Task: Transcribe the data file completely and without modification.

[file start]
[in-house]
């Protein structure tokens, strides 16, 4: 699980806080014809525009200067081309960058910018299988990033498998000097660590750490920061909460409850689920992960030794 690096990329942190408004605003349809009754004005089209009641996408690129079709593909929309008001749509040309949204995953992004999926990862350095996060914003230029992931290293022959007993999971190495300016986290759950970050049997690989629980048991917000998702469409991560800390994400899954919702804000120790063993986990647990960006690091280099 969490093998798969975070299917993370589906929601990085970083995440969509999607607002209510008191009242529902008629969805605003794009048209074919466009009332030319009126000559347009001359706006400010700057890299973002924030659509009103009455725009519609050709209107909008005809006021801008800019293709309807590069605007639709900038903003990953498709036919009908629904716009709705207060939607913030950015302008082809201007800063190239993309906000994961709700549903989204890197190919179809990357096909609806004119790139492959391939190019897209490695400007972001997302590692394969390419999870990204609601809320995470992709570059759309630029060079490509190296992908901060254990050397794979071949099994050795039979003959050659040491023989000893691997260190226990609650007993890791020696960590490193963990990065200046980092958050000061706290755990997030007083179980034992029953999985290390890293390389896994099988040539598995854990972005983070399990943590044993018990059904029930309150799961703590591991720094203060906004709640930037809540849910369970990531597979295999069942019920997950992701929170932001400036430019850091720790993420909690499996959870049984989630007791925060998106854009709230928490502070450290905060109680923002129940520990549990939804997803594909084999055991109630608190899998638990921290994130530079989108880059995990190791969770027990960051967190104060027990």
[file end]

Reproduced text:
[in-house]
């Protein structure tokens, strides 16, 4: 699980806080014809525009200067081309960058910018299988990033498998000097660590750490920061909460409850689920992960030794 690096990329942190408004605003349809009754004005089209009641996408690129079709593909929309008001749509040309949204995953992004999926990862350095996060914003230029992931290293022959007993999971190495300016986290759950970050049997690989629980048991917000998702469409991560800390994400899954919702804000120790063993986990647990960006690091280099 969490093998798969975070299917993370589906929601990085970083995440969509999607607002209510008191009242529902008629969805605003794009048209074919466009009332030319009126000559347009001359706006400010700057890299973002924030659509009103009455725009519609050709209107909008005809006021801008800019293709309807590069605007639709900038903003990953498709036919009908629904716009709705207060939607913030950015302008082809201007800063190239993309906000994961709700549903989204890197190919179809990357096909609806004119790139492959391939190019897209490695400007972001997302590692394969390419999870990204609601809320995470992709570059759309630029060079490509190296992908901060254990050397794979071949099994050795039979003959050659040491023989000893691997260190226990609650007993890791020696960590490193963990990065200046980092958050000061706290755990997030007083179980034992029953999985290390890293390389896994099988040539598995854990972005983070399990943590044993018990059904029930309150799961703590591991720094203060906004709640930037809540849910369970990531597979295999069942019920997950992701929170932001400036430019850091720790993420909690499996959870049984989630007791925060998106854009709230928490502070450290905060109680923002129940520990549990939804997803594909084999055991109630608190899998638990921290994130530079989108880059995990190791969770027990960051967190104060027990």